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With this passionate but meandering call for reform, union member and journalist Fitch attempts to expose the systemic corruption—the "private use of public office"—that he deems central to the history of American labor and its current ineffectuality. After two scattered and polemical introductory chapters that put the corruption of American labor unions in a global context, the book traces a century's worth of labor history, from the 1881 founding of the United Brotherhood of Carpenters to the mob-backed looting of the Mason Tenders pension fund in the 1990s. Fitch likens labor unions to fiefdoms and union leaders to warlords while comparing their level of corruption to that of the pre-Reformation Catholic Church. He implicates historical figures from early 20th-century AFL president Samuel Gompers and mid-century Teamster Jimmy Hoffa to Bill Clinton and Rudolph Giuliani, whom he censures for their coziness with unscrupulous union leaders. This sweeping condemnation, though provocative, suffers from the breadth of material and its diffuse thematic rather than chronological presentation. The book's structural flaws make for reading that often proves as frustrating as it is fascinating. (Feb.)
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"Nobody has written of trade unionism's fatal embrace with the underworld, and its own demons, more eloquently." -- Carl F. Horowitz, National Review, February 13, 2006
AAA slew of keen insights An important read for anyone who cares about the future of organized labor in America. -- Kirkus Reviews, December 1, 2006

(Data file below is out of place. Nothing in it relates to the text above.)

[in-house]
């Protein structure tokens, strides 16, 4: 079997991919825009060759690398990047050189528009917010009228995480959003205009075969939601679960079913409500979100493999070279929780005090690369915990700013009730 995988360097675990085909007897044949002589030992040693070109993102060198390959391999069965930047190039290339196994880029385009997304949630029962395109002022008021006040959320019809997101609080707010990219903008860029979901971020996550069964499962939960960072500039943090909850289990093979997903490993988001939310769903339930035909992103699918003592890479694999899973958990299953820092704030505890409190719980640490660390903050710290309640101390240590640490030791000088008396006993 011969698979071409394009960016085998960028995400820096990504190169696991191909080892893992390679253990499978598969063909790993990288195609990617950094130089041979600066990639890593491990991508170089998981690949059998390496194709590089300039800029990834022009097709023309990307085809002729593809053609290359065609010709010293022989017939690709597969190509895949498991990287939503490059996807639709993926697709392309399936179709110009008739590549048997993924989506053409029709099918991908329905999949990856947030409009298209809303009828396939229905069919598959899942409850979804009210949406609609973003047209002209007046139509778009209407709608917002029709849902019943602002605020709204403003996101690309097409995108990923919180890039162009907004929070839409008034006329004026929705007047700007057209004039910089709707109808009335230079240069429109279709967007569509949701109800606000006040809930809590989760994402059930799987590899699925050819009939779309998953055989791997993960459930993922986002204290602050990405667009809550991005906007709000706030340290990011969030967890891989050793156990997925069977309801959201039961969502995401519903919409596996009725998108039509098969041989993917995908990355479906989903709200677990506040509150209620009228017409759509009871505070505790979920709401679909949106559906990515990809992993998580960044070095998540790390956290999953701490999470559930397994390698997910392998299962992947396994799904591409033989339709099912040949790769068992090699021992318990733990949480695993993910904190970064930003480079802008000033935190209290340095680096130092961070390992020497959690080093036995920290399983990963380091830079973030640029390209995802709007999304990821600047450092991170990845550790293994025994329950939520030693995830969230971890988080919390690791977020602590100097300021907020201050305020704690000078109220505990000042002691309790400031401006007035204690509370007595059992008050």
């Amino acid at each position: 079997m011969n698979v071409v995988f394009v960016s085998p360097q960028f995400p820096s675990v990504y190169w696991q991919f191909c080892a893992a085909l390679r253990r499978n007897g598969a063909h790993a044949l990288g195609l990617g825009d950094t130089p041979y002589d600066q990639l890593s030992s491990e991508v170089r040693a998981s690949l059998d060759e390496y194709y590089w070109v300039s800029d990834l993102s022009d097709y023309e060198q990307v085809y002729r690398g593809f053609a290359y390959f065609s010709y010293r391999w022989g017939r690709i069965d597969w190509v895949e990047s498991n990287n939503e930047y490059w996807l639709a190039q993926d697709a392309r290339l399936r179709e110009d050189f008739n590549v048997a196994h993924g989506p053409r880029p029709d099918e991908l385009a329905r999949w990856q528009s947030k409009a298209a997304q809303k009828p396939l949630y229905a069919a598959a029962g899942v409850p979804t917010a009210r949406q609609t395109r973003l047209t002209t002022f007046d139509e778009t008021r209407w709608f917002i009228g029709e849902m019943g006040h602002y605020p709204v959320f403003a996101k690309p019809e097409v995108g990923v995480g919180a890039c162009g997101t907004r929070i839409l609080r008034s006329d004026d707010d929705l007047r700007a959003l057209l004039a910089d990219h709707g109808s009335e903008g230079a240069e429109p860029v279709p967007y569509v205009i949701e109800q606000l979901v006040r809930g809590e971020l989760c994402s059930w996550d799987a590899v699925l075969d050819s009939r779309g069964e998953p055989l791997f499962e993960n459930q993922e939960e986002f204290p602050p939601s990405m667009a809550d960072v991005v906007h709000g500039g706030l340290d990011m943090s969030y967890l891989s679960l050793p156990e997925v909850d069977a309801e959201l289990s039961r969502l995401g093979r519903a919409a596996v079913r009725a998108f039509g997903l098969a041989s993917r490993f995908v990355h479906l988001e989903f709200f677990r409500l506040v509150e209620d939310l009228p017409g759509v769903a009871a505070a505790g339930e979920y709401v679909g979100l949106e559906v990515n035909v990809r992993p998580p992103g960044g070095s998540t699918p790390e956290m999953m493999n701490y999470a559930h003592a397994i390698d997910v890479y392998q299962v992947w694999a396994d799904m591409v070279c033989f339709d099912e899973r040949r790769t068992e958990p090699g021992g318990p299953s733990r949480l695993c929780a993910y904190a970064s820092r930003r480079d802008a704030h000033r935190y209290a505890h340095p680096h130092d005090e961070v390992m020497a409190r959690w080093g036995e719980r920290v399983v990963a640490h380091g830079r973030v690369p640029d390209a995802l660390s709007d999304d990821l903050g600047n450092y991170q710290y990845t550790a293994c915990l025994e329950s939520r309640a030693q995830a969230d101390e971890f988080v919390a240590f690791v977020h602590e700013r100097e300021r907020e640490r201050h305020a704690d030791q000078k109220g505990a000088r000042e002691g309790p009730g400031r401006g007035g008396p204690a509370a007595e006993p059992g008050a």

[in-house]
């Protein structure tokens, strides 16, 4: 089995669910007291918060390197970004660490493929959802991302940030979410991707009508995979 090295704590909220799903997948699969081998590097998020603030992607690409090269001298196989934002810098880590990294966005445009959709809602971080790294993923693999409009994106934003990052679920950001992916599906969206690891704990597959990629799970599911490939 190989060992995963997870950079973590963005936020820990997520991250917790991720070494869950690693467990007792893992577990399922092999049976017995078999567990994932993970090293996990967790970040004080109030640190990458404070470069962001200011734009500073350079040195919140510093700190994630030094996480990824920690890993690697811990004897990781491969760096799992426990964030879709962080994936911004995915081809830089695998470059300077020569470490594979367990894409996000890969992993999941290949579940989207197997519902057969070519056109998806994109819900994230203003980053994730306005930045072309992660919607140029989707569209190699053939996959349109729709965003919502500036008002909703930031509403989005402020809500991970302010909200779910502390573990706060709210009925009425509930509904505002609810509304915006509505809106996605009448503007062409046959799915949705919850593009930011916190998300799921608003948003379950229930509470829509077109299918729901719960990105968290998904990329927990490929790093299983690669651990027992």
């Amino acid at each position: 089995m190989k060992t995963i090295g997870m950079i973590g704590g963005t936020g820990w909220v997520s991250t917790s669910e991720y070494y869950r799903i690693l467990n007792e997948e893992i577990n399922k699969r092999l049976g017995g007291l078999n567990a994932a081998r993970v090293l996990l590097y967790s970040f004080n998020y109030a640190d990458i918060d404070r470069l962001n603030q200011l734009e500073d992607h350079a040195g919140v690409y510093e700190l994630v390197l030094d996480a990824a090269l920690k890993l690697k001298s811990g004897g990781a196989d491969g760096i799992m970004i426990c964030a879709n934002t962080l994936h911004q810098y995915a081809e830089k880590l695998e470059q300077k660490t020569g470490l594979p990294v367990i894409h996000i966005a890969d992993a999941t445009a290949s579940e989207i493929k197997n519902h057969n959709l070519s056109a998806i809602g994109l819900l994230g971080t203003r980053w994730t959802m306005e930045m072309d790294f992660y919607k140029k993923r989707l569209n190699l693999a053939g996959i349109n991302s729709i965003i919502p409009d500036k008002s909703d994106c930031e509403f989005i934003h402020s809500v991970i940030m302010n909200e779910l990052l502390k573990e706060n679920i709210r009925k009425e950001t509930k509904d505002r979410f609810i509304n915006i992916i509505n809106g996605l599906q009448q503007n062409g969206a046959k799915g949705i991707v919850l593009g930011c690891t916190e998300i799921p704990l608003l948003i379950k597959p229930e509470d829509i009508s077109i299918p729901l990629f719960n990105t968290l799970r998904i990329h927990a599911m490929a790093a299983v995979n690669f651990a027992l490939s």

As a committed believer in the necessity and indispensable value of the labor movement, I seek to more fully understand the dynamics of its current crisis. Read morePublished 17 months ago by paul
A great, dismaying look at how the post-plantation 'work system' in the U.S. has herded & corralled organized union labor into a penned - in and well supervised labyrinth of legal... Read morePublished on December 27, 2012 by John A. Joslin
We believe that this gripping book will intrigue anyone who is interested in American politics, the labor movement, or social and economic reform. Read morePublished on December 21, 2006 by Rolf Dobelli
Having worked as a business journalist but dipped my toe into labor history, I find Fitch's book to be thoroughly comprehensive but never dull! Read morePublished on July 4, 2006 by Alex N.
Though Fitch does not offer any solutions, his expose is well chronicled. The documentation and stories are entertaining as well as informative, and his analysis does not omit the... Read morePublished on April 18, 2006 by Dagmar F. Pelzer
New York City-based labor reporter Robert Fitch`s new book, ``Solidarity For Sale, how corruption destroyed the labor movement and undermined America`s progress`` is a great expose... Read morePublished on April 14, 2006 by Gregory A. Butler
This is a book that the rank and file should read. The only book of its kind. I can't compete with the intellectuals trashing the book. I do know this book made me stop and think. Read morePublished on February 24, 2006 by Paul Pamias